Fear of Ebola is causing people all over the country to act on unfounded fears, and Kentucky is no exception

By Melissa Patrick
Kentucky Health News

Fearing the Ebola virus, administrators at St. Margaret Mary Catholic School in Louisville put Susan Sherman, a registered nurse and an elementary school teacher, on “precautionary leave” after she returned from a medical mission trip from Kenya, an African nation that is 3,000 miles from Ebola-stricken areas and has no known Ebola cases, Allison Ross reports for the The Courier-Journal. Sherman has since resigned from her job.

Last week, Paul Sherman, Susan’s husband and a retired orthopedic surgeon, sent a letter to Louisville Archbishop Joseph Kurtz, complaining that “unfounded fears” of some parents and parish staff “are triumphing over truth and reason, ” Ross reports in a separate article.

Kurtz said in retrospect that the school’s decision to ask Sherman to take a leave of absence was “not the right judgement” and that he was “very open” to having her come back to work at the school again, Ross reports.

The school has also sent a letter to parents saying that it asked Sherman to take a leave because “attempts to communicate facts and reduce fear were unsuccessful,” and apologizing for poor communication to her, Ross reports.

Sherman’s husband responded with a letter and said his wife was not “asked” to take a leave and called the school’s apology “‘half-hearted’ and disputed parts of the school’s account,” Ross reports.

Fear of Ebola was also used as part of an election strategy during the recent U.S. Senate race, reports Kentucky’s U.S. Senate Race, an independent blog run by students and their instructor, Al Cross, at the University of Kentucky:

“A stealthy coterie of difficult-to-trace outside groups is slipping tens of millions of dollars of attack ads and negative automated telephone calls into the final days of the midterm campaign, helping fuel an unprecedented surge of last-minute spending on Senate races,” report Nicholas Confessore and Derek Willis of The New York Times. “Much of the advertising is being timed to ensure that no voter will know who is paying for it until after the election on Tuesday.” The story doesn’t mention Kentucky, but a friend of ours in West Kentucky, a white man in his early 60s, said he got about 10 phone calls Sunday, most favoring Republicans, including one with a woman’s voice “threatening ‘African danger’ from Ebola and to vote against Obama,” he wrote in an email.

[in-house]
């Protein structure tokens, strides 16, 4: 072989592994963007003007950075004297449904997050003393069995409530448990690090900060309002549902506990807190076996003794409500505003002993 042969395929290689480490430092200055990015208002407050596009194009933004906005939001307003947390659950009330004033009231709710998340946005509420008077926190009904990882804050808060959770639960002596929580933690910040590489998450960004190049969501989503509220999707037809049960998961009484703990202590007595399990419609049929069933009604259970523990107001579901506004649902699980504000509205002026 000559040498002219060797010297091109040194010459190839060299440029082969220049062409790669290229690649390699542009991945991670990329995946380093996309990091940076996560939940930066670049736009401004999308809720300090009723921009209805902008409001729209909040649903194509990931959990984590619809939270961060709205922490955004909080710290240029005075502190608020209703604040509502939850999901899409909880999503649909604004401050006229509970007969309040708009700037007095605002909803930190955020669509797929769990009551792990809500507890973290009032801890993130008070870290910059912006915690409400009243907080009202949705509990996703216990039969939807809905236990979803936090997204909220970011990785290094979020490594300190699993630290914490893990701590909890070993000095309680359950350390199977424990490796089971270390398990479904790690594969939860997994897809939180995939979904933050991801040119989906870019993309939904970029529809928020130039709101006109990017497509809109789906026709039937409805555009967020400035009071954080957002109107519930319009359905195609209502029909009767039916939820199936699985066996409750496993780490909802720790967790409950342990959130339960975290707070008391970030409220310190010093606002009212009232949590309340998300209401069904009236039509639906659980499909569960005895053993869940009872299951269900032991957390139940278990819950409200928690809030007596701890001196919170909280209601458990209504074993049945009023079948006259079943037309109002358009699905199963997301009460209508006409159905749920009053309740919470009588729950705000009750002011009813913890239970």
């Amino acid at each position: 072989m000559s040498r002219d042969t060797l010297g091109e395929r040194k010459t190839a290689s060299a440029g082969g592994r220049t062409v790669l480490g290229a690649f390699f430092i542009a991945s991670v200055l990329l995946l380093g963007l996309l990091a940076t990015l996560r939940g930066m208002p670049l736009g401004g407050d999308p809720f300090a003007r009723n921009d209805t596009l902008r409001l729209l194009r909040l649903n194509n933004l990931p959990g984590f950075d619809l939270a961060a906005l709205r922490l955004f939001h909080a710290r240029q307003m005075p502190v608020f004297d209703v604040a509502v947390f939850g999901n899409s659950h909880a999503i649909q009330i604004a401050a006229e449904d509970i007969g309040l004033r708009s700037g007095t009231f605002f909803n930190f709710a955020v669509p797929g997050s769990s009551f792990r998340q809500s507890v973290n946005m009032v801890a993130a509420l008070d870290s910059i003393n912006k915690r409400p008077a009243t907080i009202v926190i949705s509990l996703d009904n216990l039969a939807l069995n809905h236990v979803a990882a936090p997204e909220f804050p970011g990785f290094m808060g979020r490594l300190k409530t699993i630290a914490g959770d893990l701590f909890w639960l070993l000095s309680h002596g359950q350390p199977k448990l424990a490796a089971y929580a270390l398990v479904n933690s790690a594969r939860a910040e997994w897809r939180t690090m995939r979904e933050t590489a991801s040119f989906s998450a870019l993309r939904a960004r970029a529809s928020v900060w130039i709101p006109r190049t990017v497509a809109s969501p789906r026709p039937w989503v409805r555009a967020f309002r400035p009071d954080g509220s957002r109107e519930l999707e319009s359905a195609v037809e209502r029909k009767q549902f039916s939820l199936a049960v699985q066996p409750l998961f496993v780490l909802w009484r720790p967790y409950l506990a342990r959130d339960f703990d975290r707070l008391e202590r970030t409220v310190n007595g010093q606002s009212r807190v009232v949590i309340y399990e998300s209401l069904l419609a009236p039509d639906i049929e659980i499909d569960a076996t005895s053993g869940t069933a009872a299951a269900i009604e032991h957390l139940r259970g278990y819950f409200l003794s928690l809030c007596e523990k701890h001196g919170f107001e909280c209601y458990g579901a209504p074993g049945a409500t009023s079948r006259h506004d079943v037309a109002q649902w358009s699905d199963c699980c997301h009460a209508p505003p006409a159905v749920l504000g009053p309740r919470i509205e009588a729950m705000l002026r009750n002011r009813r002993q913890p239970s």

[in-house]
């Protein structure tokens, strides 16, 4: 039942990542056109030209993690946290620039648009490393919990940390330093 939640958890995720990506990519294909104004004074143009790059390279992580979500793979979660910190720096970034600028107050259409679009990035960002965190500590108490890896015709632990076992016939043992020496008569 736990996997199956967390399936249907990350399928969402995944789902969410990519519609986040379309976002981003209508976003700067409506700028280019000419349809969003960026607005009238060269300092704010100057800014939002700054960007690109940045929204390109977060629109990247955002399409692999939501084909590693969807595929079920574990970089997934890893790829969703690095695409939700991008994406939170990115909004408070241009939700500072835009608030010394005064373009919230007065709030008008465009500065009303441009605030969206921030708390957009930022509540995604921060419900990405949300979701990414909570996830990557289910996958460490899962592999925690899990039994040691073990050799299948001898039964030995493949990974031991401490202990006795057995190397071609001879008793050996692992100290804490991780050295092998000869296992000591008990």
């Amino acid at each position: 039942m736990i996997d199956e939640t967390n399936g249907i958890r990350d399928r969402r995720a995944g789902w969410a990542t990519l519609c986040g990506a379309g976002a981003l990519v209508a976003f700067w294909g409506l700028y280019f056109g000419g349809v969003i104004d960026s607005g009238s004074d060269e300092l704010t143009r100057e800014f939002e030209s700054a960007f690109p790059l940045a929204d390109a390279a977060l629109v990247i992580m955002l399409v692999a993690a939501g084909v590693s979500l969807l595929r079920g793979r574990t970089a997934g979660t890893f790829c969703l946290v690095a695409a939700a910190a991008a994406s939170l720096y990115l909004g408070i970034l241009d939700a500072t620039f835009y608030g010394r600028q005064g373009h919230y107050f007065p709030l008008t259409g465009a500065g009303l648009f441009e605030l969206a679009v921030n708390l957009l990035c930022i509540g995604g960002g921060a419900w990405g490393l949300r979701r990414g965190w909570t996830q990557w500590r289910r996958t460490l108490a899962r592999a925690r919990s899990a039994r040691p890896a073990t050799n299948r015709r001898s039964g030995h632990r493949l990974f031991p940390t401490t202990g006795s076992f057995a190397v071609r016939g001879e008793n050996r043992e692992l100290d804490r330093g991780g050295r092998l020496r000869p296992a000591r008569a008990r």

CBS News reports other cases of unfounded Ebola fears affecting people who had no apparent risk of exposure to the disease, including a third-grade girl in Milford, Conn., who after returning from a relative’s wedding in Nigeria, which was recently declared Ebola-free, was told to not come to school for 21 days “due to concern from certain parents and teachers that she could transmit Ebola to other children,” according to the lawsuit. They also report that two middle school boys in the Bronx, originally from Senegal, also with no known cases of Ebola, have been harrassed with Ebola taunts at school.

Ross cites more stories of fear from across the nation, including a certified nursing assistant in Dallas who claimed she was sent home because her daughter had visited Kenya, and a bridal shop in Akron that closed temporarily after learning that a nurse who was later diagnosed with Ebola had shopped there.

A recent press release about Ebola from Kentucky’s Cabinet for Health and Family Services says,”There is no significant risk to Kentuckians at this time.”

“The only individuals potentially at risk for Ebola in the United States right now are those who have traveled to affected areas of West Africa or who have been directly involved in treating cases of Ebola or close contacts to a symptomatic patient with Ebola,” Health Commissioner Stephanie Mayfield said in the release.

The release reminds us: “Ebola is not spread by air, water, casual contact or food in the United States. You can only get Ebola from contact with bodily fluids of a person who is sick with or has died from Ebola, or from exposure to contaminated objects, such as needles.”

The only actual Ebola case known in the U.S. right now is that of a New York physician who was infected while treating patients in Guinea. He is listed in stable condition at a Manhattan hospital, CBS reports.

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